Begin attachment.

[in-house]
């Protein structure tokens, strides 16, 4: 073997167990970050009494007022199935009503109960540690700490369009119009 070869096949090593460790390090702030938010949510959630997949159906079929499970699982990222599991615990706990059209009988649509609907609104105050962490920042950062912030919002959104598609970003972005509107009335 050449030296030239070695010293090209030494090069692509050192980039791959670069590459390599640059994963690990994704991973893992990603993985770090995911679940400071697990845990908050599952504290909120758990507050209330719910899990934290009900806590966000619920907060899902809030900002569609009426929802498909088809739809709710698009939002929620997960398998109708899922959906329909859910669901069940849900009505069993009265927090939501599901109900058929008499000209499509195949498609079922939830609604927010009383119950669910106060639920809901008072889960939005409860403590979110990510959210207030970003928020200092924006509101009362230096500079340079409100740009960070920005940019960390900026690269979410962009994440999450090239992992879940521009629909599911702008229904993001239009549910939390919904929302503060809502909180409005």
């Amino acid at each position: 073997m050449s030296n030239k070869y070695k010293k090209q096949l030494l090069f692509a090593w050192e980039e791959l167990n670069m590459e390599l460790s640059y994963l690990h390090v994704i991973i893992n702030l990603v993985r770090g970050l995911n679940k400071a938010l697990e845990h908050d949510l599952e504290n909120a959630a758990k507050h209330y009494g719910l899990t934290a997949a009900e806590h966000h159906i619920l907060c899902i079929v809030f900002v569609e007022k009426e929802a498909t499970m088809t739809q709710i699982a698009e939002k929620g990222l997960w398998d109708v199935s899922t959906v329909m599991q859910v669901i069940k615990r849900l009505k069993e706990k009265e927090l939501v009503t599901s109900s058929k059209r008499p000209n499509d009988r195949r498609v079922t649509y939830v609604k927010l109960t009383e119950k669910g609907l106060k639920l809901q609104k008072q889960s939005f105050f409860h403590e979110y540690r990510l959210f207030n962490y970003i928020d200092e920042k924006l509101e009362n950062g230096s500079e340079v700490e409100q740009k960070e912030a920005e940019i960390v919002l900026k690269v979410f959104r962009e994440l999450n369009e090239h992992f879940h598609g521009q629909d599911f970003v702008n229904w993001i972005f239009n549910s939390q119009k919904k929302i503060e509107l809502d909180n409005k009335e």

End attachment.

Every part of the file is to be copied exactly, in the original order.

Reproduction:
[in-house]
């Protein structure tokens, strides 16, 4: 073997167990970050009494007022199935009503109960540690700490369009119009 070869096949090593460790390090702030938010949510959630997949159906079929499970699982990222599991615990706990059209009988649509609907609104105050962490920042950062912030919002959104598609970003972005509107009335 050449030296030239070695010293090209030494090069692509050192980039791959670069590459390599640059994963690990994704991973893992990603993985770090995911679940400071697990845990908050599952504290909120758990507050209330719910899990934290009900806590966000619920907060899902809030900002569609009426929802498909088809739809709710698009939002929620997960398998109708899922959906329909859910669901069940849900009505069993009265927090939501599901109900058929008499000209499509195949498609079922939830609604927010009383119950669910106060639920809901008072889960939005409860403590979110990510959210207030970003928020200092924006509101009362230096500079340079409100740009960070920005940019960390900026690269979410962009994440999450090239992992879940521009629909599911702008229904993001239009549910939390919904929302503060809502909180409005």
């Amino acid at each position: 073997m050449s030296n030239k070869y070695k010293k090209q096949l030494l090069f692509a090593w050192e980039e791959l167990n670069m590459e390599l460790s640059y994963l690990h390090v994704i991973i893992n702030l990603v993985r770090g970050l995911n679940k400071a938010l697990e845990h908050d949510l599952e504290n909120a959630a758990k507050h209330y009494g719910l899990t934290a997949a009900e806590h966000h159906i619920l907060c899902i079929v809030f900002v569609e007022k009426e929802a498909t499970m088809t739809q709710i699982a698009e939002k929620g990222l997960w398998d109708v199935s899922t959906v329909m599991q859910v669901i069940k615990r849900l009505k069993e706990k009265e927090l939501v009503t599901s109900s058929k059209r008499p000209n499509d009988r195949r498609v079922t649509y939830v609604k927010l109960t009383e119950k669910g609907l106060k639920l809901q609104k008072q889960s939005f105050f409860h403590e979110y540690r990510l959210f207030n962490y970003i928020d200092e920042k924006l509101e009362n950062g230096s500079e340079v700490e409100q740009k960070e912030a920005e940019i960390v919002l900026k690269v979410f959104r962009e994440l999450n369009e090239h992992f879940h598609g521009q629909d599911f970003v702008n229904w993001i972005f239009n549910s939390q119009k919904k929302i503060e509107l809502d909180n409005k009335e």